using population density.”
We have developed quite a few explorations of cities using these ideas and we posted a somewhat oblique comment on how these results related to different electoral voting in the General Election last May. There is an early paper on this that is a complement to this one in the Arxiv.
Last but not least, I have given various presentations on our percolation and allometric city size work but here is a recent powerpoint that contains more information to some extent – or at least different information that relates to our work on the UK with some hints of how we might apply it elsewhere – as in Europe for example.
A really nice idea. Michael Mehaffy has put together a superb collection of comments on Chris Alexander’s famous 1965 paper “A City is Not a Tree”. The comments which are presented in slightly longer papers and shorter contributions are from those (like me) who were and continue to be much influenced by his writings. I can’t reproduce the copy here but urge you to take a look at it somehow – click here for Amazon.com link – it is a very nicely presented paperback book. I quote from the blurb:
‘With new commentaries by leading urban scholars including Mike Batty, Luis Bettencourt, Howard Davis, and Bill Hillier. In 1965, the architect and design theorist Christopher Alexander published a landmark theoretical critique of modern urban design, and by extension, modern design in general. His critique was different from others of the day in that it was not based on a social or political argument, but on a structural analysis, rooted in then-emerging insights from the fields of mathematics and cognition. Here, published again on its fiftieth anniversary, is Alexander’s classic text, together with new interpretive commentaries and discussions by leading theorists and practitioners. This volume is destined to become an invaluable resource for a new generation of students and practitioners. “One of the classic references in the literature of the built environment and associated fields.”- Resource for Urban Design Information (rudi.net)”At a time of increasing concern over the adequacy of design methods, “A City is not a Tree” broke open and reoriented the debate.”- Charles Jencks and Karl Kropf “It pointed clearly to a change in the way we need to think about cities.” – Bill Hillier, Chairman of the Bartlett School of Graduate Studies, University College London “Remains a landmark in our thinking about cities and design…It is a new beginning — for Alexander and for urbanism — to discover what the city really is.” – Luis Bettencourt, Santa Fe Institute’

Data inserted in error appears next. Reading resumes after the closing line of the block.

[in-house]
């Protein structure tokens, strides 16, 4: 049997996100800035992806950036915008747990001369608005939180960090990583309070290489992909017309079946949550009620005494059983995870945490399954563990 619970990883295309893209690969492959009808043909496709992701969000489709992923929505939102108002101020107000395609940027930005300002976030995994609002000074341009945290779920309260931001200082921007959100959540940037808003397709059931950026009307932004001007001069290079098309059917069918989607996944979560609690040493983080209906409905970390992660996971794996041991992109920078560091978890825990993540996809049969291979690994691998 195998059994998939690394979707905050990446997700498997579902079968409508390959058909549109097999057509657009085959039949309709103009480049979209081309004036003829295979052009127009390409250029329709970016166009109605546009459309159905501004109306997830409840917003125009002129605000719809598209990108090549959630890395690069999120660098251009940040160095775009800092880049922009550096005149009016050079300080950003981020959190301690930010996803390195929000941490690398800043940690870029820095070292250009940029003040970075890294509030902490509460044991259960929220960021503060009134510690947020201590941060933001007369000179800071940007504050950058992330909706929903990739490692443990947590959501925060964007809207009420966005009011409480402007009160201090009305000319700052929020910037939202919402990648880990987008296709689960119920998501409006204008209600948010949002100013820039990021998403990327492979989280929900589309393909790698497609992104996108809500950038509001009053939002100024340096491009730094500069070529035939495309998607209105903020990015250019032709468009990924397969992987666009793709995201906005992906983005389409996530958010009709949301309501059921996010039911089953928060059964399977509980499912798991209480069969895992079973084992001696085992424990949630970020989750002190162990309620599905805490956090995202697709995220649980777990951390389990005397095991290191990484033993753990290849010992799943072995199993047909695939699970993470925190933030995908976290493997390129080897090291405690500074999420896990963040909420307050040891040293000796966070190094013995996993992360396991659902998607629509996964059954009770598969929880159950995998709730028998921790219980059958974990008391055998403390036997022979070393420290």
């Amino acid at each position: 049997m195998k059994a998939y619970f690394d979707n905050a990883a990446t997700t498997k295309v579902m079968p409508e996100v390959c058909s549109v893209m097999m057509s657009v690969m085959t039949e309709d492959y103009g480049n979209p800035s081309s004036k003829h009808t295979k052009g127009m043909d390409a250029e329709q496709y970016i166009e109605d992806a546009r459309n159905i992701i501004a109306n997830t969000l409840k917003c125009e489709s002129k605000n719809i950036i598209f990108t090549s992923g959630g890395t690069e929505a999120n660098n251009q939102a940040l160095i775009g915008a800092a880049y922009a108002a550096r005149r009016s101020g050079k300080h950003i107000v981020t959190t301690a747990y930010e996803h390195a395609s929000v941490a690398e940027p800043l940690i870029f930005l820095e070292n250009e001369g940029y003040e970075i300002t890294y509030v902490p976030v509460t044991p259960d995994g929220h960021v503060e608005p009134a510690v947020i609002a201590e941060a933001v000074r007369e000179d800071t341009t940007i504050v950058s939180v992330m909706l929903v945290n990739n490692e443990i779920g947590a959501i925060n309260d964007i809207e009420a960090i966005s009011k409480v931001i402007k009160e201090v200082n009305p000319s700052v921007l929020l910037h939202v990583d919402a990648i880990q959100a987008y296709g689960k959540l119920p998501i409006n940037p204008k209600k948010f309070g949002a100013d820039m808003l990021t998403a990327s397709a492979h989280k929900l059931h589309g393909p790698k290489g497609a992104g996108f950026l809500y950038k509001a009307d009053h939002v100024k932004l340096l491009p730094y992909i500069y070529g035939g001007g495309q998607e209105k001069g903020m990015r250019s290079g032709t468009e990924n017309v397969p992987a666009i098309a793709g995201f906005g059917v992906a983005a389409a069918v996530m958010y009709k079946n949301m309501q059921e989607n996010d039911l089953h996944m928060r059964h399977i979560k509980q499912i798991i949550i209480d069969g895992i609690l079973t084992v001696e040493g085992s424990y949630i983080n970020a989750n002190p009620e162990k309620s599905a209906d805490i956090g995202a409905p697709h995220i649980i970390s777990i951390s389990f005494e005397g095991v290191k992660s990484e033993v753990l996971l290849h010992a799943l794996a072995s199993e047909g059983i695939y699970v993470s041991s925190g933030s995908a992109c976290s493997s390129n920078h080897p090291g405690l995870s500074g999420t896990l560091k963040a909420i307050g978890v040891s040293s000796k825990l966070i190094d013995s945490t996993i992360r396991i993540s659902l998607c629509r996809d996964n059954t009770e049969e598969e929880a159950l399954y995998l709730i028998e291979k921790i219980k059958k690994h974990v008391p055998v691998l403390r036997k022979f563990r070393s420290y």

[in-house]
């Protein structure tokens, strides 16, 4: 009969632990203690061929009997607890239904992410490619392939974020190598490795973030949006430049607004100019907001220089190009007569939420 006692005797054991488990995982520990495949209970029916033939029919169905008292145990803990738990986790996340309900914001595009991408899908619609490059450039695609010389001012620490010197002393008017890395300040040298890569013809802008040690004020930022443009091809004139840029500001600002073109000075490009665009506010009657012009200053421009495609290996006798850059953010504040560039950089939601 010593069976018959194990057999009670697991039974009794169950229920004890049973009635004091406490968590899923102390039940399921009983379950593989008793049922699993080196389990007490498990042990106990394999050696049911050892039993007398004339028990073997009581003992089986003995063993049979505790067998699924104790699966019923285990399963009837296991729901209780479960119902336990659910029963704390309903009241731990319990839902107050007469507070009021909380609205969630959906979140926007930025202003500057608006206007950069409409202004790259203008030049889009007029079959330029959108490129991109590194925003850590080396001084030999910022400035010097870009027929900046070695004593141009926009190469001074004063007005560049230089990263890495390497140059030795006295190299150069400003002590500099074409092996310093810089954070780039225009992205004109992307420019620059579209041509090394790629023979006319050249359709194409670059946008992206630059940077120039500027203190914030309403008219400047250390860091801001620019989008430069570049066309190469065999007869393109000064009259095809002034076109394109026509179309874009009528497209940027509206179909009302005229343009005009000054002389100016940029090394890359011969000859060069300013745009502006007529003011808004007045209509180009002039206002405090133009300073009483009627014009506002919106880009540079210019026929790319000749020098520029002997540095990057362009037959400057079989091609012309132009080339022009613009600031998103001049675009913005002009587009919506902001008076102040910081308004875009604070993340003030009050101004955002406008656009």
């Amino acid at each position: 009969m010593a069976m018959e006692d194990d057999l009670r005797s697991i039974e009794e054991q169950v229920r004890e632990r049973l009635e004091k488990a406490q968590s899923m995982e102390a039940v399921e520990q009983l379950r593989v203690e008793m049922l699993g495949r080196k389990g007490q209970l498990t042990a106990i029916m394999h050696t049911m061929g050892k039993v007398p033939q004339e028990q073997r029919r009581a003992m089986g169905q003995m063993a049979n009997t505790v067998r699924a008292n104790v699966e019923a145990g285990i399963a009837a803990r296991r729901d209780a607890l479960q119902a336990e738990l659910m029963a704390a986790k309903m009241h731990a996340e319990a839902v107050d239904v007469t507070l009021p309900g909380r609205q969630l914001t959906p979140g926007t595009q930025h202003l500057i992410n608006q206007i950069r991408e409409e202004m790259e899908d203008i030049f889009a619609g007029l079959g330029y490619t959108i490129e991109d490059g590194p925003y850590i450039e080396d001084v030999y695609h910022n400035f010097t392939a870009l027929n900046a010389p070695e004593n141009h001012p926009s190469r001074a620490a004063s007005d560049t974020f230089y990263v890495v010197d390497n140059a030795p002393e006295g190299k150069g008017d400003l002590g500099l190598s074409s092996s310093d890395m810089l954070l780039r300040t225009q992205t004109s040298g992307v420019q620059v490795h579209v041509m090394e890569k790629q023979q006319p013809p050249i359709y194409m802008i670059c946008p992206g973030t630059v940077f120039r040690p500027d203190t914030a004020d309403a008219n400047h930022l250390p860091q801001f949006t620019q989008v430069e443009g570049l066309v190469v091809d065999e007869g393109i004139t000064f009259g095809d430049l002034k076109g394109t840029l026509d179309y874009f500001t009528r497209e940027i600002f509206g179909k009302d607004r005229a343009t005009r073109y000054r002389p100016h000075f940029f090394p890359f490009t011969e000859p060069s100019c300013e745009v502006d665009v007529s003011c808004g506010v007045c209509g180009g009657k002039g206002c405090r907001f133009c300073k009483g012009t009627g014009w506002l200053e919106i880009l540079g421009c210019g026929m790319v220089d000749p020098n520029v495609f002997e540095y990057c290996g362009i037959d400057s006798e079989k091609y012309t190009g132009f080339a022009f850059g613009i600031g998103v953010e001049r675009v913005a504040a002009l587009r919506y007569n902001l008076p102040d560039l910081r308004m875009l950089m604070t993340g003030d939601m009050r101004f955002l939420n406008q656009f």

Enjoy, and Read